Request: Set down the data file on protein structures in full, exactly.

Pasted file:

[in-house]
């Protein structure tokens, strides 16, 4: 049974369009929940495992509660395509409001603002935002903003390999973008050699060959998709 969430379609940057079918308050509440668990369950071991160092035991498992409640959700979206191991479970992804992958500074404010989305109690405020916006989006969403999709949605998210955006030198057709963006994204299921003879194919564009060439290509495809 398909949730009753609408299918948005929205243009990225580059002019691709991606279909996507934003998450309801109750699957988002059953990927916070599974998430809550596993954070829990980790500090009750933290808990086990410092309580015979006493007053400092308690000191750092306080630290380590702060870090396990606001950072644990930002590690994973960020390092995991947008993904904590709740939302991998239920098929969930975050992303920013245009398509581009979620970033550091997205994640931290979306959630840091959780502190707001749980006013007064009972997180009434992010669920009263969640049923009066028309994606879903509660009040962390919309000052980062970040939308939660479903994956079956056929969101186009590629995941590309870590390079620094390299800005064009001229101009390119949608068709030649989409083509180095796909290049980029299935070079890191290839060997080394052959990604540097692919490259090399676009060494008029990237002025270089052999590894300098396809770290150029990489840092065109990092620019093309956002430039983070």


[in-house]
């Protein structure tokens, strides 16, 4: 049974369009929940495992509660395509409001603002935002903003390999973008050699060959998709 969430379609940057079918308050509440668990369950071991160092035991498992409640959700979206191991479970992804992958500074404010989305109690405020916006989006969403999709949605998210955006030198057709963006994204299921003879194919564009060439290509495809 398909949730009753609408299918948005929205243009990225580059002019691709991606279909996507934003998450309801109750699957988002059953990927916070599974998430809550596993954070829990980790500090009750933290808990086990410092309580015979006493007053400092308690000191750092306080630290380590702060870090396990606001950072644990930002590690994973960020390092995991947008993904904590709740939302991998239920098929969930975050992303920013245009398509581009979620970033550091997205994640931290979306959630840091959780502190707001749980006013007064009972997180009434992010669920009263969640049923009066028309994606879903509660009040962390919309000052980062970040939308939660479903994956079956056929969101186009590629995941590309870590390079620094390299800005064009001229101009390119949608068709030649989409083509180095796909290049980029299935070079890191290839060997080394052959990604540097692919490259090399676009060494008029990237002025270089052999590894300098396809770290150029990489840092065109990092620019093309956002430039983070």